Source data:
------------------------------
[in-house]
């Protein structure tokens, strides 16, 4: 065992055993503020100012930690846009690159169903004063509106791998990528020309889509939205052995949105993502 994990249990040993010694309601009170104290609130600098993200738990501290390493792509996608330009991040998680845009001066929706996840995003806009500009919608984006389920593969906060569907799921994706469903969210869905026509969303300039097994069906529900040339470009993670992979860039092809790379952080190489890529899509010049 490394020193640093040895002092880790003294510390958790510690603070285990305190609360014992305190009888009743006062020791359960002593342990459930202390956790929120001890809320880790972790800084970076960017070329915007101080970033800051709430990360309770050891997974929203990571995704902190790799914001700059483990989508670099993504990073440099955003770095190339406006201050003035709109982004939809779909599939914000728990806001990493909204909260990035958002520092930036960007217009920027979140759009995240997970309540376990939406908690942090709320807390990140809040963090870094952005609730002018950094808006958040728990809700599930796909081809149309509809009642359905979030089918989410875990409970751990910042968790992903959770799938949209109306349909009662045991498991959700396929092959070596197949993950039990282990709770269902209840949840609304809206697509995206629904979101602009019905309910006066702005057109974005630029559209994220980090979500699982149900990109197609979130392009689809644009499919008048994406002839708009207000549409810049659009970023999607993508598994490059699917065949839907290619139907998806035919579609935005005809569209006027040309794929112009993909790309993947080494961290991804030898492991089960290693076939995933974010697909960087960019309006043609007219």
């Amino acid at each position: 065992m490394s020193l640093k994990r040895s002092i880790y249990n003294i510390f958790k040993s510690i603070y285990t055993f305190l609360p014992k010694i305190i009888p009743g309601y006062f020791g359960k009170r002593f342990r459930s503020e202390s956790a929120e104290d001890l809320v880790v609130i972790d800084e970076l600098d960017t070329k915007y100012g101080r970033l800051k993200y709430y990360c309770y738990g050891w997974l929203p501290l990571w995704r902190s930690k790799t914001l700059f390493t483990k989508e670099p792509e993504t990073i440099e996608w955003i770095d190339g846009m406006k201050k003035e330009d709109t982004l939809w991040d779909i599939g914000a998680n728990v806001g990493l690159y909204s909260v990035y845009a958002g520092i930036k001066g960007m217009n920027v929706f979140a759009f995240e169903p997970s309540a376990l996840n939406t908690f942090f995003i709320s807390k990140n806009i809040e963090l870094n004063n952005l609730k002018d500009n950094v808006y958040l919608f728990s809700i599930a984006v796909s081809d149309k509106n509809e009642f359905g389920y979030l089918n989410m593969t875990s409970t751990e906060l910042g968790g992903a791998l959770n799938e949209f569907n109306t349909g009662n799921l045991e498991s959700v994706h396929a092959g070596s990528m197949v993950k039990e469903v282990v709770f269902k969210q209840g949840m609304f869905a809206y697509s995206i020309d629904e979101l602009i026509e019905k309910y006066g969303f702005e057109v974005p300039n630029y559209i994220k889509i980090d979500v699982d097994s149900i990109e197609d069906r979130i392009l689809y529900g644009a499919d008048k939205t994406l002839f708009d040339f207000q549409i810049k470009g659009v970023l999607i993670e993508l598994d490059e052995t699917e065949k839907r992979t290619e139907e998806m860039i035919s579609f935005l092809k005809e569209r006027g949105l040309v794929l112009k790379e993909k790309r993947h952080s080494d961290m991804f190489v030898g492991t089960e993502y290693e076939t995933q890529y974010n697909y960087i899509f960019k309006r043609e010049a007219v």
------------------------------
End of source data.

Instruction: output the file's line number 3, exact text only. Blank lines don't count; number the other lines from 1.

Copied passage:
């Amino acid at each position: 065992m490394s020193l640093k994990r040895s002092i880790y249990n003294i510390f958790k040993s510690i603070y285990t055993f305190l609360p014992k010694i305190i009888p009743g309601y006062f020791g359960k009170r002593f342990r459930s503020e202390s956790a929120e104290d001890l809320v880790v609130i972790d800084e970076l600098d960017t070329k915007y100012g101080r970033l800051k993200y709430y990360c309770y738990g050891w997974l929203p501290l990571w995704r902190s930690k790799t914001l700059f390493t483990k989508e670099p792509e993504t990073i440099e996608w955003i770095d190339g846009m406006k201050k003035e330009d709109t982004l939809w991040d779909i599939g914000a998680n728990v806001g990493l690159y909204s909260v990035y845009a958002g520092i930036k001066g960007m217009n920027v929706f979140a759009f995240e169903p997970s309540a376990l996840n939406t908690f942090f995003i709320s807390k990140n806009i809040e963090l870094n004063n952005l609730k002018d500009n950094v808006y958040l919608f728990s809700i599930a984006v796909s081809d149309k509106n509809e009642f359905g389920y979030l089918n989410m593969t875990s409970t751990e906060l910042g968790g992903a791998l959770n799938e949209f569907n109306t349909g009662n799921l045991e498991s959700v994706h396929a092959g070596s990528m197949v993950k039990e469903v282990v709770f269902k969210q209840g949840m609304f869905a809206y697509s995206i020309d629904e979101l602009i026509e019905k309910y006066g969303f702005e057109v974005p300039n630029y559209i994220k889509i980090d979500v699982d097994s149900i990109e197609d069906r979130i392009l689809y529900g644009a499919d008048k939205t994406l002839f708009d040339f207000q549409i810049k470009g659009v970023l999607i993670e993508l598994d490059e052995t699917e065949k839907r992979t290619e139907e998806m860039i035919s579609f935005l092809k005809e569209r006027g949105l040309v794929l112009k790379e993909k790309r993947h952080s080494d961290m991804f190489v030898g492991t089960e993502y290693e076939t995933q890529y974010n697909y960087i899509f960019k309006r043609e010049a007219v």